Assigning Functions to Variables


One of the coolest (and powerful) features of JavaScript is the ability to assign functions to variables. We start with a simple function which simply logs a short message to the console.

function sayHello(name) {
  console.log("Hello," + " " + name);

Having defined the function we can then assign it to a variable. The variable becomes a stand-in for the function which can be called just as the function would be.

var x = sayHello;

x("Alice"); // "Hello, Alice"

Python allows the same behavior. Any function can be assigned to a variable and then called.

def say_hello(name):
  print "Hello, ", name

x = say_hello
x("Alice") # "Hello, Alice"

In the case of Ruby, though, once a function is defined it cannot be assigned to a variable.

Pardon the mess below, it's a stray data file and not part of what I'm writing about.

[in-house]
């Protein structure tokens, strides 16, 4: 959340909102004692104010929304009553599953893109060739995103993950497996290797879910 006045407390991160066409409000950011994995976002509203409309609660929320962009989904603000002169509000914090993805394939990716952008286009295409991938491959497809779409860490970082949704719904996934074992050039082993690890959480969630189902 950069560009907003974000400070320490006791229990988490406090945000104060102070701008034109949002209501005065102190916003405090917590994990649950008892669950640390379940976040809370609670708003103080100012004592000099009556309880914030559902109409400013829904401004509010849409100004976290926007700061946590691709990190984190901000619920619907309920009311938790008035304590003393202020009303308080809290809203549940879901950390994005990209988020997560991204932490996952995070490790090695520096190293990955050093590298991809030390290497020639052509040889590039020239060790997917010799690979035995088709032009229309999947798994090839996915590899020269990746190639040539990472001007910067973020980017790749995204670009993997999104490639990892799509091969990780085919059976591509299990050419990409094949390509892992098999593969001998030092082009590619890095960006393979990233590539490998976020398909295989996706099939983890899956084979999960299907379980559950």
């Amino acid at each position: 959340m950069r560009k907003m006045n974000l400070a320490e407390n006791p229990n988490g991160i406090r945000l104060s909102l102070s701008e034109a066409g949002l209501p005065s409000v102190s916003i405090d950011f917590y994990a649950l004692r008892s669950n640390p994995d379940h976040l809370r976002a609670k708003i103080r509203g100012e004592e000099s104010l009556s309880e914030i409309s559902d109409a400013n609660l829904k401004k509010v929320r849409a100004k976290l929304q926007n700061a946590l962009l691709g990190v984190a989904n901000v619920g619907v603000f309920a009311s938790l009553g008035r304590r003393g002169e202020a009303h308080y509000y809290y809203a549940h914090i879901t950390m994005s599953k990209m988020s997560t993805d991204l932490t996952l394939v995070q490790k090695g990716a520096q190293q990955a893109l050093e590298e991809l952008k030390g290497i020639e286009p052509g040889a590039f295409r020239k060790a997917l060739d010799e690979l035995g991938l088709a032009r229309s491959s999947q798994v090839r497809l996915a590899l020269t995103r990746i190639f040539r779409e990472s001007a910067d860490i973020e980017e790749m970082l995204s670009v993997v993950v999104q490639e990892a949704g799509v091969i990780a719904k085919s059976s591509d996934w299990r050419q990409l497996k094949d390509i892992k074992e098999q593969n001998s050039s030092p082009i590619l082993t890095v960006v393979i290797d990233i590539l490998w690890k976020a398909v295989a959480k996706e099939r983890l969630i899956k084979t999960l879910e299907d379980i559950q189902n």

def say_hello(name)
  puts "Hello, #{name}"

Given the function above, we cannot assign say_hello to a variable. Of course, similiar behavior can be achieved by using a lambda or Proc.

x = -> name { puts "Hello, #{name}" }"Alice") # "Hello, Alice"

I find it useful to keep these differences in mind, especially when thinking about functional and imperative languages. Granted the discussion here is rudimentary. Nonetheless, the ability to assign a function to a variable is remarkably powerful and will likely be the subject of future posts as I learn my way further into Haskell and the functional aspects of JavaScript.